Analysis: Uganda’s ‘Buhari moment’?
- Frank Charnas
- 20 Jul 2015 02:15 (South Africa)
In June, former Ugandan Prime Minister Amama Mbabazi announced his intention to run in 2016 presidential elections. Mbabazi intends to run as the presidential candidate of the ruling National Resistance Movement, hoping to be chosen by the party ahead of long time leader, President Yoweri Museveni. However, following his almost certain defeat in NRM primaries, it is likely that Mbabazi will run as an opposition candidate. The opposition camp has united to form the Democratic Alliance, agreeing to put forward a single candidate against the NRM in a move similar to that which enabled the ascension to power of newly elected Nigerian president, Muhammadu Buhari. FRANK CHARNAS takes a look.
Amama Mbabazi is a long serving member of the National Resistance Movement (NRM), and was once one of the closest allies of President Yoweri Museveni. But in September 2014, Museveni had Mbabazi removed from his post of prime minister in a move that was widely understood to be a step aimed at preventing Mbabazi’s presidential ambitions. Later in the month, the military carried out a raid on Mbabazi’s residence, arrested two of his bodyguards and replaced his military security contingency with police forces.
There is a high level of political intimidation in Uganda, with opposition leaders often facing arbitrary arrest. The police have also restricted Mbabazi’s freedom of assembly placing him under ‘preventive arrest’ earlier in July in an attempt to restrict him from being able to travel to a political rally, as he had not received party permission to visit the town in question.
Mbabazi is not without support within the NRM, and it is likely for this reason that he has decided to run as a presidential candidate within the party. Mbabazi has held multiple positions of influence within the government and within the NRM, and thus has an extensive network of supporters and loyalists, including within the defence and intelligence structures. His supporters are likely to be shunned by the party following any intra-party election, and thus may be forced to follow Mbabazi into the opposition, creating fractures within the NRM. Additionally it is likely that these linkages may aid Mbabazi as he contends with the already evident political crackdown. This situation almost certainly gives the former prime minister an edge over other potential opposition presidential candidates.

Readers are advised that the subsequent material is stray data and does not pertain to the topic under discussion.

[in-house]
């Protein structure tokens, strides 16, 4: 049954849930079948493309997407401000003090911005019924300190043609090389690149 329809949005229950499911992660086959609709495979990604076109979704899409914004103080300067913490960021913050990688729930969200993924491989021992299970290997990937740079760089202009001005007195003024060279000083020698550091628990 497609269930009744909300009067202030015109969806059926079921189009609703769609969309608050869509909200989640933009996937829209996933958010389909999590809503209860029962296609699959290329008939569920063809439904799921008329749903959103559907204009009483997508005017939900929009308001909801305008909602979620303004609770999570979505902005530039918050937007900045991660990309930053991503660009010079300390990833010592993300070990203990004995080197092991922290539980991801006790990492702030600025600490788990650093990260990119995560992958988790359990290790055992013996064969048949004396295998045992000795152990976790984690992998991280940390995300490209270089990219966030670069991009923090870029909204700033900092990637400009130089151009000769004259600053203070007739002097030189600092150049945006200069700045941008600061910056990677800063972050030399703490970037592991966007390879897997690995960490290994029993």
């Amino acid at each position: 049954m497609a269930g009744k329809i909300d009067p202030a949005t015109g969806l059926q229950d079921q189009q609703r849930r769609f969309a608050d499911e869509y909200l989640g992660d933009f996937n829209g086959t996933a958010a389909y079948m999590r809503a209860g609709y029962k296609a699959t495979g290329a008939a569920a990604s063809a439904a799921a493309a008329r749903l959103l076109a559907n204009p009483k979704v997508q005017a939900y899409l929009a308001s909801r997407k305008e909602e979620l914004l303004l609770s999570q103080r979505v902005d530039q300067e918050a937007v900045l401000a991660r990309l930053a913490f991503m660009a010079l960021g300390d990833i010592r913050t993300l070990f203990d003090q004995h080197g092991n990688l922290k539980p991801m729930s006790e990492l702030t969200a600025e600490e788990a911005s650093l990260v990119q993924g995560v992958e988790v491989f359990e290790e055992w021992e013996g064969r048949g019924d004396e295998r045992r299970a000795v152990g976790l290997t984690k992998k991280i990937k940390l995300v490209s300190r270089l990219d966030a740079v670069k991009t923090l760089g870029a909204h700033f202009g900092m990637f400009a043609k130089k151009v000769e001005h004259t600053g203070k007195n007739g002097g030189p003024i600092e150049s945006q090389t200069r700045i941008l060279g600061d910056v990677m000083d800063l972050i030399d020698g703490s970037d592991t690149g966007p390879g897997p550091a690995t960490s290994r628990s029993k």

It may be a hard task for Mbabazi to gain the support of a unified opposition camp following his tenure as prime minister and his long history with the ruling NRM. Under his watch, the government passed legislation that was extremely damaging to the opposition camp such as the controversial Public Order Management Bill, which made it illegal for three or more people to discuss politics in public without police permission. Additionally, those opposed to the government believe that the NRM has used supporters to infiltrate the opposition in the past, and may thus be wary of any leader with past links to the ruling party.
There is a precedent in Uganda for opposition presidential candidates to emerge from within the structures of the ruling party. However none of the previous challengers to Museveni have been as close an ally to the president or as influential as Mbabazi. A prominent example of this phenomenon is three time presidential contender from the Forum for Democratic Change (FDC) Col. Kizza Besigye. Besigye has openly stated that he is willing to support Mbabazi as a transitional leader, provided that his selection process is transparent. This may be the most clear indication that opposition leaders are likely to rally behind Mbabazi. Therefore, despite his past allegiances, the former prime minister may represent the best option in the effort to unseat Museveni.
That said, the NRM has a firm grip on government in the country, and it is unlikely that an opposition candidate other that Mbabazi could realistically mount a challenge to Museveni. Therefore, despite his past, the former prime minister may represent the best option in the effort to unseat Museveni.
The tactic of uniting the opposition into a single, albeit fragmented alliance was responsible for the defeat of former Nigerian president, Goodluck Jonathan, and the election of former military dictator Muhammadu Buhari. Buhari has since struggled to maintain unity among his disjointed party, yet his election certainly sets a unique example for other countries in the continent.
However, Uganda is not Nigeria, the NRM is extremely well entrenched, has a sure hold over the security forces and continuously demonstrates that it is willing to use governmental power to further its political ends. Therefore, a great deal of political bravery and civil society support will be needed if this is to be Uganda’s ‘Buhari moment’. Nevertheless, it is clear that Museveni has never before faced a legitimate challenge in the polls, and thus the high profile presidential bid of Mbabazi, whether it be from within the NRM or as an opposition candidate, could be the most prominent threat to the ruling party since it rose to power 29 years ago. DM
Photo: The Prime Minister of Uganda, Amama Mbabazi after laying a wreath at the 'Eternal Flame' in the 'Hall of Remembrance' at the Yad Vashem Holocaust Memorial in Jerusalem, 29 April 2012 during a ceremony honoring the six-million Jews exterminated by the Nazis during the Holocaust during WWII. EPA/ABIR SULTAN
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